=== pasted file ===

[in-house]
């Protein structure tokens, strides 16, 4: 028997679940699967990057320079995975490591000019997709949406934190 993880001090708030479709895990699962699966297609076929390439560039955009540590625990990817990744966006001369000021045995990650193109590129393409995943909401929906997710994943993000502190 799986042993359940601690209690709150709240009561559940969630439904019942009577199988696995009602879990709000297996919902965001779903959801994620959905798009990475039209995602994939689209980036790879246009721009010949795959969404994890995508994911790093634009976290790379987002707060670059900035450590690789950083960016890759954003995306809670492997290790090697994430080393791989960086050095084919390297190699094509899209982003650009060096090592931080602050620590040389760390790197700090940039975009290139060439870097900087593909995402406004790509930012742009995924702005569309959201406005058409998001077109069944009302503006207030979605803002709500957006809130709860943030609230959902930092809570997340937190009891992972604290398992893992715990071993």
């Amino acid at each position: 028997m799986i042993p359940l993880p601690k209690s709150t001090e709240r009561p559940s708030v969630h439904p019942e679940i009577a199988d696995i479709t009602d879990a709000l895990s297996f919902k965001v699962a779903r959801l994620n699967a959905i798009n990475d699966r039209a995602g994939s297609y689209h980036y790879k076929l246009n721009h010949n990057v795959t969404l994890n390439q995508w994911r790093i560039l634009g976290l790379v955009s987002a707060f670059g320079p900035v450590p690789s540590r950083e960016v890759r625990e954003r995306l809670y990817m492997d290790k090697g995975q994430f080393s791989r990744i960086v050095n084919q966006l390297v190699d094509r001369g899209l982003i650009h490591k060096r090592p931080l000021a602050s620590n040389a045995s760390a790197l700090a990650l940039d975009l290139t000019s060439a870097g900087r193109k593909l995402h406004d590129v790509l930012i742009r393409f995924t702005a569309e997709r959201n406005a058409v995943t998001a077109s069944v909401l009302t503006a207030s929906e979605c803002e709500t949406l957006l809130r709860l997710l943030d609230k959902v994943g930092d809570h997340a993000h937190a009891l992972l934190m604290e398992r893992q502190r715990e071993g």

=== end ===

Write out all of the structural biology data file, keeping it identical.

[in-house]
């Protein structure tokens, strides 16, 4: 028997679940699967990057320079995975490591000019997709949406934190 993880001090708030479709895990699962699966297609076929390439560039955009540590625990990817990744966006001369000021045995990650193109590129393409995943909401929906997710994943993000502190 799986042993359940601690209690709150709240009561559940969630439904019942009577199988696995009602879990709000297996919902965001779903959801994620959905798009990475039209995602994939689209980036790879246009721009010949795959969404994890995508994911790093634009976290790379987002707060670059900035450590690789950083960016890759954003995306809670492997290790090697994430080393791989960086050095084919390297190699094509899209982003650009060096090592931080602050620590040389760390790197700090940039975009290139060439870097900087593909995402406004790509930012742009995924702005569309959201406005058409998001077109069944009302503006207030979605803002709500957006809130709860943030609230959902930092809570997340937190009891992972604290398992893992715990071993």
């Amino acid at each position: 028997m799986i042993p359940l993880p601690k209690s709150t001090e709240r009561p559940s708030v969630h439904p019942e679940i009577a199988d696995i479709t009602d879990a709000l895990s297996f919902k965001v699962a779903r959801l994620n699967a959905i798009n990475d699966r039209a995602g994939s297609y689209h980036y790879k076929l246009n721009h010949n990057v795959t969404l994890n390439q995508w994911r790093i560039l634009g976290l790379v955009s987002a707060f670059g320079p900035v450590p690789s540590r950083e960016v890759r625990e954003r995306l809670y990817m492997d290790k090697g995975q994430f080393s791989r990744i960086v050095n084919q966006l390297v190699d094509r001369g899209l982003i650009h490591k060096r090592p931080l000021a602050s620590n040389a045995s760390a790197l700090a990650l940039d975009l290139t000019s060439a870097g900087r193109k593909l995402h406004d590129v790509l930012i742009r393409f995924t702005a569309e997709r959201n406005a058409v995943t998001a077109s069944v909401l009302t503006a207030s929906e979605c803002e709500t949406l957006l809130r709860l997710l943030d609230k959902v994943g930092d809570h997340a993000h937190a009891l992972l934190m604290e398992r893992q502190r715990e071993g």